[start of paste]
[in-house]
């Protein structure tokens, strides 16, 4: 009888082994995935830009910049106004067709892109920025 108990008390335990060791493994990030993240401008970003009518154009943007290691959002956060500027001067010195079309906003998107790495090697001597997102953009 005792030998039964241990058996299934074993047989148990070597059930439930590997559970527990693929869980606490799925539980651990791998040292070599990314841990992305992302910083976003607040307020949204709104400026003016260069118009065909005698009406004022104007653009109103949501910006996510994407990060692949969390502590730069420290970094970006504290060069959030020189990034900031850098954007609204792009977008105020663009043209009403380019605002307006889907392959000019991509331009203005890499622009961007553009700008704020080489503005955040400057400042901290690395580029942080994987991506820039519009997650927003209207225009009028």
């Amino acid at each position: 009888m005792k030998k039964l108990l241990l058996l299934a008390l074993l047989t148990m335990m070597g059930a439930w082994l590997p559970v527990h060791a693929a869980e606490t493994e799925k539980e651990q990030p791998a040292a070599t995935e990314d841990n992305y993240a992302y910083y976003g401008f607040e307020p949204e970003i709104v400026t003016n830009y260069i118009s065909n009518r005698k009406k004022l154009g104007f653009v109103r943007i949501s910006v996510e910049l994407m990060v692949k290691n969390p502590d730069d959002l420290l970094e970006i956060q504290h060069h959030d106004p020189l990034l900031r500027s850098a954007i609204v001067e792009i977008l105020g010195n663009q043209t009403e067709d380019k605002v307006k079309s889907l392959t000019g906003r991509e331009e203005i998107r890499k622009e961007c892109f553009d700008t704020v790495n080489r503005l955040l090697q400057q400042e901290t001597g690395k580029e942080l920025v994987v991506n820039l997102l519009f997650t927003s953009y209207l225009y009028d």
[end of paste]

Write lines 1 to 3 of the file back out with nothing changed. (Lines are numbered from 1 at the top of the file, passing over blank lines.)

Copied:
[in-house]
């Protein structure tokens, strides 16, 4: 009888082994995935830009910049106004067709892109920025 108990008390335990060791493994990030993240401008970003009518154009943007290691959002956060500027001067010195079309906003998107790495090697001597997102953009 005792030998039964241990058996299934074993047989148990070597059930439930590997559970527990693929869980606490799925539980651990791998040292070599990314841990992305992302910083976003607040307020949204709104400026003016260069118009065909005698009406004022104007653009109103949501910006996510994407990060692949969390502590730069420290970094970006504290060069959030020189990034900031850098954007609204792009977008105020663009043209009403380019605002307006889907392959000019991509331009203005890499622009961007553009700008704020080489503005955040400057400042901290690395580029942080994987991506820039519009997650927003209207225009009028």
């Amino acid at each position: 009888m005792k030998k039964l108990l241990l058996l299934a008390l074993l047989t148990m335990m070597g059930a439930w082994l590997p559970v527990h060791a693929a869980e606490t493994e799925k539980e651990q990030p791998a040292a070599t995935e990314d841990n992305y993240a992302y910083y976003g401008f607040e307020p949204e970003i709104v400026t003016n830009y260069i118009s065909n009518r005698k009406k004022l154009g104007f653009v109103r943007i949501s910006v996510e910049l994407m990060v692949k290691n969390p502590d730069d959002l420290l970094e970006i956060q504290h060069h959030d106004p020189l990034l900031r500027s850098a954007i609204v001067e792009i977008l105020g010195n663009q043209t009403e067709d380019k605002v307006k079309s889907l392959t000019g906003r991509e331009e203005i998107r890499k622009e961007c892109f553009d700008t704020v790495n080489r503005l955040l090697q400057q400042e901290t001597g690395k580029e942080l920025v994987v991506n820039l997102l519009f997650t927003s953009y209207l225009y009028d």